NPF: THE GREAT LEAP FORWARD

Posted in No Politics Friday on December 3rd, 2010 by Ed

This is hardly recent news, but I just found out that the U.S. Coast Guard no longer uses Morse code. Apparently its use in communicating with ships at sea ended in 1995. The USCG was actually one of the last holdouts, with many other nations and organizations abandoning it earlier. Like all historically important technology that becomes outdated, there was considerable emotion displayed when it passed from the scene. The USCG's last Morse code dispatch (read the full text here) sadly acknowledged that satellite and GPS-based technologies obsoleted Morse code but their cold precision lacked the romance of a lone radio operator communicating by dots and dashes. It ended: "What hath God wrought?" and the sadness of the operators is apparent throughout. The French Navy was in an even more lyrical mood, signing off for good with "Calling all. This is our last cry before our eternal silence." Damn.

It is not hard to understand the sadness of people who devote a substantial portion of their careers to a technology that becomes obsolete. There is also a melancholy aspect to tossing a technology that played such an important historical role onto the trash heap as soon as it is improved upon. Email and the GPS are undoubtedly more convenient and helpful than letter-writing or Morse code, but it's a shame that we so quickly forget that people did just fine for a couple hundred years with only pen, paper, and the mailman.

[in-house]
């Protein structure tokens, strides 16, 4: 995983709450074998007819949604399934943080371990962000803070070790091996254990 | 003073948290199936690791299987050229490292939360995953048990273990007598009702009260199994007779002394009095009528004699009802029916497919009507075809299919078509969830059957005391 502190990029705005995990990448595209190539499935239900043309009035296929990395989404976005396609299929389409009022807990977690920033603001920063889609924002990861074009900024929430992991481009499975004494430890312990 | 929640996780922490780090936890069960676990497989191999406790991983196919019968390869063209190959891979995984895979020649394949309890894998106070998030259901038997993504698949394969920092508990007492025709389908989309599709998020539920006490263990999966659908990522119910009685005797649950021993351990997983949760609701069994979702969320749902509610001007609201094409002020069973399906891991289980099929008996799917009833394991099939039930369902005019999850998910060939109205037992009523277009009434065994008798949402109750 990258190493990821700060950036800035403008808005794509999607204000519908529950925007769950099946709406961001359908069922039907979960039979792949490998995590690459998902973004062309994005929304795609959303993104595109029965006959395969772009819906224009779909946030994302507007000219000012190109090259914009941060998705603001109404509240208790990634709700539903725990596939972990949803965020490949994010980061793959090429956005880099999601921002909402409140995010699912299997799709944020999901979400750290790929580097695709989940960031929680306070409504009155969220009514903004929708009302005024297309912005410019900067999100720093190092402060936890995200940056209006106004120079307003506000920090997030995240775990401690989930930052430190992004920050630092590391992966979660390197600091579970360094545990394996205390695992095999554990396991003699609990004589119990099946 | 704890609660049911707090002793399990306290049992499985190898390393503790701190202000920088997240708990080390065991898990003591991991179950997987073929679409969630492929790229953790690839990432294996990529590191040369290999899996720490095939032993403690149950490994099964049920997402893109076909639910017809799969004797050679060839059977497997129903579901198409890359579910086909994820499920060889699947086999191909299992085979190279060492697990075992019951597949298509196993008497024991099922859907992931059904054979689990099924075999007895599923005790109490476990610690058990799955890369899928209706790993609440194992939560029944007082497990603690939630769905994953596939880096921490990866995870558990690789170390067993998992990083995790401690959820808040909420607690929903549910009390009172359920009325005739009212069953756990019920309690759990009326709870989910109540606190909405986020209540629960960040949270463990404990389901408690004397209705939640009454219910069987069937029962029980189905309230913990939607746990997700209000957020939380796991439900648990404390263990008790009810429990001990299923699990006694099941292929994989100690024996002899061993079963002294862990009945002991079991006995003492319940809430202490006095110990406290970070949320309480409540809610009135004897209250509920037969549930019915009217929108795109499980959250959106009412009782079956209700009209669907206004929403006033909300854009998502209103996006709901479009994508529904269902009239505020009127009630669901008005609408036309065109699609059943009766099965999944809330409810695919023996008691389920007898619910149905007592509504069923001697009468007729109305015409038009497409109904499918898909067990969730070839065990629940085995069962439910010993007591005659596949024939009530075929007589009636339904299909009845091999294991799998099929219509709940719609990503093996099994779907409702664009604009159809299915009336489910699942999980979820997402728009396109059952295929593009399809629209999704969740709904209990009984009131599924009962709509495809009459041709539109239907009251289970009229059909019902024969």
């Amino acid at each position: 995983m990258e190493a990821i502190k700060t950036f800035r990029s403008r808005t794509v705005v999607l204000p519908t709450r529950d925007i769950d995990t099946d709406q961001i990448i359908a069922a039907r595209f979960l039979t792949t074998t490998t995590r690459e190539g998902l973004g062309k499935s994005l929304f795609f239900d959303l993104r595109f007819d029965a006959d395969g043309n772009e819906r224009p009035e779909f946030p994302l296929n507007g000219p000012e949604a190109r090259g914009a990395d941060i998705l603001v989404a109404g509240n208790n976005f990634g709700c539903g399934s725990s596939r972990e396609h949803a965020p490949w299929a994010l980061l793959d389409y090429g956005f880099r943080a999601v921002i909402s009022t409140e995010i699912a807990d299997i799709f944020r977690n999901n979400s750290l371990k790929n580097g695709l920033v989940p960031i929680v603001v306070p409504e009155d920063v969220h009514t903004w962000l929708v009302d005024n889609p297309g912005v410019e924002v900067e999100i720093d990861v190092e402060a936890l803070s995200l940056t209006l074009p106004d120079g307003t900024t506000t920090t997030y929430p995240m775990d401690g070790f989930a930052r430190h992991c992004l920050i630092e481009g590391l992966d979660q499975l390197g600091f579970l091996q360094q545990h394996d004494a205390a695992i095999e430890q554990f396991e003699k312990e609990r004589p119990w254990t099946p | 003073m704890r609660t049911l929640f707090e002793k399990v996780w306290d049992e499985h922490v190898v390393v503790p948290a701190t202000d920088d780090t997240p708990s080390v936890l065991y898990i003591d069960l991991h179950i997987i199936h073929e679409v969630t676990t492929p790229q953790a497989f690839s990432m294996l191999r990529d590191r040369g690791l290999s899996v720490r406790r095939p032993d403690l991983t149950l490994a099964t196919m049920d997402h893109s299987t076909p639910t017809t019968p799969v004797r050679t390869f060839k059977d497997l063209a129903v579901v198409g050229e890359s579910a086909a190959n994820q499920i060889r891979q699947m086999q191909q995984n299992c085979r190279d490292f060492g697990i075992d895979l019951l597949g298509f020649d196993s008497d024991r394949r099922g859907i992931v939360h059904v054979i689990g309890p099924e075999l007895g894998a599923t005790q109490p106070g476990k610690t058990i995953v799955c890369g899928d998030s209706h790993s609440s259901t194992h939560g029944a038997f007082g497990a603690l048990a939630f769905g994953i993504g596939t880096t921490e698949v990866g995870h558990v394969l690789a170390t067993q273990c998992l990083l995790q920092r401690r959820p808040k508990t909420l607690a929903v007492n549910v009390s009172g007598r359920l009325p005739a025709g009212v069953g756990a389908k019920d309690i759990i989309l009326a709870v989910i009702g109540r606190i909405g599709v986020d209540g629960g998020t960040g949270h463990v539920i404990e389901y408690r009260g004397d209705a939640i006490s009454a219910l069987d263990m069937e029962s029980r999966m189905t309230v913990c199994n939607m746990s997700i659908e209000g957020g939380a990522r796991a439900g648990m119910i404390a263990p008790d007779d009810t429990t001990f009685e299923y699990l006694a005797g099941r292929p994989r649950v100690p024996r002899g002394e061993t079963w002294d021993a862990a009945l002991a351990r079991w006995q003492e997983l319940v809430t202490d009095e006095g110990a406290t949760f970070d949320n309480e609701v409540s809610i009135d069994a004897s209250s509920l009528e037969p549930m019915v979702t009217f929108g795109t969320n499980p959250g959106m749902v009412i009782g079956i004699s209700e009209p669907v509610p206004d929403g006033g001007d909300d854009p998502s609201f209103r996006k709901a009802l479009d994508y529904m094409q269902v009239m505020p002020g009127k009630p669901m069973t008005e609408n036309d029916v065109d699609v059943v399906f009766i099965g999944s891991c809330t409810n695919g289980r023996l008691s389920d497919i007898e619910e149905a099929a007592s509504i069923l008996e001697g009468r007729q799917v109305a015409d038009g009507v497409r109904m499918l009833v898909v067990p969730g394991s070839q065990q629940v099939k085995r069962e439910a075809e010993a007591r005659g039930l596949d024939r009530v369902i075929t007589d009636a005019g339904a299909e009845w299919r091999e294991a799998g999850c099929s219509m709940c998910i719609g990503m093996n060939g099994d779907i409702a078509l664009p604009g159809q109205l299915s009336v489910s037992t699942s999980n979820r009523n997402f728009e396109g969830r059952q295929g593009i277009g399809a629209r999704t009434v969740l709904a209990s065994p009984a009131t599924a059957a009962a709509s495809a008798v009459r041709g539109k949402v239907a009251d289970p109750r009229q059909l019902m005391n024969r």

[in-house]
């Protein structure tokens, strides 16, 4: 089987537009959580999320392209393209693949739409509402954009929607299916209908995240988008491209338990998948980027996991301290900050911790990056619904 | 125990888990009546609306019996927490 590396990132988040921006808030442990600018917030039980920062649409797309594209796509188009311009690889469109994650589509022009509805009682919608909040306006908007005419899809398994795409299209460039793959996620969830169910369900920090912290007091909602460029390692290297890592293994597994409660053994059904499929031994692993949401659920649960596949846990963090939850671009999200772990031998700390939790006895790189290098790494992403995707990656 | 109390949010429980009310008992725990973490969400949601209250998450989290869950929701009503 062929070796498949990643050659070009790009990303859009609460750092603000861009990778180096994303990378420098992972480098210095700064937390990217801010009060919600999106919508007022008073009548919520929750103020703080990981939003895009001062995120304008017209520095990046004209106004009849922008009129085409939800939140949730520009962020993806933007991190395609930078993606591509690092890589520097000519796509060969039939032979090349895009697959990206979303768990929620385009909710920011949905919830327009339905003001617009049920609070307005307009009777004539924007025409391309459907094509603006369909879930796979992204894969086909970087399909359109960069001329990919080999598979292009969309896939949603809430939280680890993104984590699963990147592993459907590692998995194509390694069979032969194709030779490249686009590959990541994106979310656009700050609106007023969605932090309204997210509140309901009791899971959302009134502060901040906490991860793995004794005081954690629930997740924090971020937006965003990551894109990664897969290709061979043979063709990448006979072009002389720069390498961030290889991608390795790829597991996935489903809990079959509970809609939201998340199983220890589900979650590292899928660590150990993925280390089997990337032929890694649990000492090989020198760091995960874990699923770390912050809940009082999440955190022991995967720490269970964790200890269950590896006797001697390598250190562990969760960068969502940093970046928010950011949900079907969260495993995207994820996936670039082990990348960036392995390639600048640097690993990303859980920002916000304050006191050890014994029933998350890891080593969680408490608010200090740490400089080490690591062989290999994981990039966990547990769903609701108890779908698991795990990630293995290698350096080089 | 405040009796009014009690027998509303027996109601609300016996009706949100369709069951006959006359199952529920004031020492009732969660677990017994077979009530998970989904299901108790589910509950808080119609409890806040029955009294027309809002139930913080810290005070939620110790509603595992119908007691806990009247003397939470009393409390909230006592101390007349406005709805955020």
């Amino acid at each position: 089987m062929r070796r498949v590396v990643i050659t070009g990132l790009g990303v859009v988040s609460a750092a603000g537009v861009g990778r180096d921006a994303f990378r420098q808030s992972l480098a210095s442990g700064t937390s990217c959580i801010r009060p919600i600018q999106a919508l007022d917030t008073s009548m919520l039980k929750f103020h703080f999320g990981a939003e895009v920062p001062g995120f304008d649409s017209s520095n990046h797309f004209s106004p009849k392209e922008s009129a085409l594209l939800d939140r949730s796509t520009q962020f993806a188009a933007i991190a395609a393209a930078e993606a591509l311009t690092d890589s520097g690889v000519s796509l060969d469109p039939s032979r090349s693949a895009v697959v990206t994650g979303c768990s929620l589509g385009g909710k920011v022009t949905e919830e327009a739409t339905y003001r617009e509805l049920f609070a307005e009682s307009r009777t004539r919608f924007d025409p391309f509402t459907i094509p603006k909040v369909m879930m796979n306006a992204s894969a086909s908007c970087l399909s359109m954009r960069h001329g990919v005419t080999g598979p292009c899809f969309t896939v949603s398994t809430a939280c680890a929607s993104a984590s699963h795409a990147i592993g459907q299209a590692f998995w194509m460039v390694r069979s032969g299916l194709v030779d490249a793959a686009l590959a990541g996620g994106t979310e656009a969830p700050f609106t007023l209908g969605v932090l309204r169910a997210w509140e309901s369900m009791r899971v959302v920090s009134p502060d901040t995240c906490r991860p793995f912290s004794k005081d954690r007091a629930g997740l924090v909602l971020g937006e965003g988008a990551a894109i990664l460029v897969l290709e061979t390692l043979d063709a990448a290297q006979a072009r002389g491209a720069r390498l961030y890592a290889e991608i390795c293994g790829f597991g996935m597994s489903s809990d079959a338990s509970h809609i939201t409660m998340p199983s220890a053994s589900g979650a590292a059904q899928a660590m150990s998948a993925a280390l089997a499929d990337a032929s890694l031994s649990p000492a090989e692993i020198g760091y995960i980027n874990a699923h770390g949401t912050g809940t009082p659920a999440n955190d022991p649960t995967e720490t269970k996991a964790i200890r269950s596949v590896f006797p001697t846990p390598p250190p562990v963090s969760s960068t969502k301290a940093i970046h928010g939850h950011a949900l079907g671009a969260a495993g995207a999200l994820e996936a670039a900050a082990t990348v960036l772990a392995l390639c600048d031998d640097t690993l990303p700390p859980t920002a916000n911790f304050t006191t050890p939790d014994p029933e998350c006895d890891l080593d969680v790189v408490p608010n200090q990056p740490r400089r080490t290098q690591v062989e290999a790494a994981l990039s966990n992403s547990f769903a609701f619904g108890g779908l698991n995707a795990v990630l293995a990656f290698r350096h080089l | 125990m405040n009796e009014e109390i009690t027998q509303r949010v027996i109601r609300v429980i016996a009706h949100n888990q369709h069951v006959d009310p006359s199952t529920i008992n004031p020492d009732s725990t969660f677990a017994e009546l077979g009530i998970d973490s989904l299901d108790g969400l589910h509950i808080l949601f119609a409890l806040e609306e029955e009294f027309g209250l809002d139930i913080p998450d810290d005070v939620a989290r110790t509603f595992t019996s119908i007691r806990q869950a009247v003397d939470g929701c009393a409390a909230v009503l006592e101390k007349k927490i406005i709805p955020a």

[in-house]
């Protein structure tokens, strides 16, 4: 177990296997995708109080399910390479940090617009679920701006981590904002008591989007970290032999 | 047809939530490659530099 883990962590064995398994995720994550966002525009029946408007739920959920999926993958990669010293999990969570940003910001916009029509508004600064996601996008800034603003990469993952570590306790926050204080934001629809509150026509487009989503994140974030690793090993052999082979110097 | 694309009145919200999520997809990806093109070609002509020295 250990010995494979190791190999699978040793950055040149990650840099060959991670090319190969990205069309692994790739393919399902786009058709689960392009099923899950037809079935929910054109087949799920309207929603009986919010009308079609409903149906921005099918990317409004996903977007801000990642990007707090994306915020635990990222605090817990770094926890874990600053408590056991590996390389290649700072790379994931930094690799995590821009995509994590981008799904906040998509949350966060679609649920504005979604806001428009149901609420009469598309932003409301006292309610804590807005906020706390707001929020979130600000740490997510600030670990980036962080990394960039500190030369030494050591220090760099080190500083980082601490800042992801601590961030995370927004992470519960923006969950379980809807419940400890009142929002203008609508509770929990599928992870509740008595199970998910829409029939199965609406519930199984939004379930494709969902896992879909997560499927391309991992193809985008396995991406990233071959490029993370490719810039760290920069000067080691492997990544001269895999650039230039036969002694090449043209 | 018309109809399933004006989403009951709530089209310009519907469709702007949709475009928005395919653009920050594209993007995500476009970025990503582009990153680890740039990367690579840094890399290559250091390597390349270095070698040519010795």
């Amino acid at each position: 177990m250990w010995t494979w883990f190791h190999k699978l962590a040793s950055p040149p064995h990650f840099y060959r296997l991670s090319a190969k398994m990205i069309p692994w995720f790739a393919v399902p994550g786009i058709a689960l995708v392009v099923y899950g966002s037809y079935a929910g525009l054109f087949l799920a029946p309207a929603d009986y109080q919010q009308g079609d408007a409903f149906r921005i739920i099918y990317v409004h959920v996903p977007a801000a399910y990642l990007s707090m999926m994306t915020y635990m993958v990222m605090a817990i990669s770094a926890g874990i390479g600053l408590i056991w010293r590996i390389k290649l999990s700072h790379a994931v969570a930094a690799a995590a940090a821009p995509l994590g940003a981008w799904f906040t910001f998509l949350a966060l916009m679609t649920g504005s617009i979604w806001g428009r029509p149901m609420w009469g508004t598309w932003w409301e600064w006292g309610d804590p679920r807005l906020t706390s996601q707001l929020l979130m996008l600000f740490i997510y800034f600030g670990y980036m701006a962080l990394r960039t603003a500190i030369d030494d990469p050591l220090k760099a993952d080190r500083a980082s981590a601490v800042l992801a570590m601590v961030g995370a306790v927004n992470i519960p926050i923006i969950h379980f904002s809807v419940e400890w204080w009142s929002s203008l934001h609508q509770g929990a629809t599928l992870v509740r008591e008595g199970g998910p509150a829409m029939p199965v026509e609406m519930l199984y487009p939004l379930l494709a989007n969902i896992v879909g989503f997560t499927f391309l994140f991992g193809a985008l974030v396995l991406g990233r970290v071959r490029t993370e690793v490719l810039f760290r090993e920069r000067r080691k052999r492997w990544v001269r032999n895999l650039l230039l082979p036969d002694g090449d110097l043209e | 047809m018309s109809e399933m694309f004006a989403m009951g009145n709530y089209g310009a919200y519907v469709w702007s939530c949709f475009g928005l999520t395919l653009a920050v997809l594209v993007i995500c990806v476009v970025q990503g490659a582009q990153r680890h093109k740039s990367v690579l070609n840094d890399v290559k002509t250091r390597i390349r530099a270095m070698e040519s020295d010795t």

This train of thought led me to the state of communication technology today and the realization that, although my mind can't comprehend the details, in 30 years we will be looking back on Droids and 4G iPhones with the same kind of nostalgia for primitive technologies. I certainly don't mean that they are primitive today, but history suggests that what we consider cutting-edge today will quickly be surpassed until we reach some sort of singularity.

But as much as I know that smartphones and other recent developments will become outmoded, I can't begin to wrap my head around how. What will be the next great leap forward in communication technology? We already have nearly instantaneous access to any bit of information on the planet from mobile devices and we can communicate to any corner of the globe instantaneously by text, voice, video, and so on. How can we improve upon this? To some extent this is a silly question, because any of us who knew with certainty what is to be the Next Big Thing would be busy inventing it, investing in it, and getting rich. But even in the broadest conceptual terms, even assuming technologies that do not currently exist, I lack the imagination to foresee how we can improve upon instant access to the sum of all human knowledge. Much as there are no physical frontiers remaining in the world, it seems to me that we are quickly reaching the point at which electronic and technological frontiers have also been exhausted.

But I'm sure people say the same thing with every new development. Like everyone who failed to comprehend how technology could get more advanced than the telegraph, the radio, and then television, I am certain that time will prove me wrong.

What do you think our next Great Leap Forward will be? I'm stumped.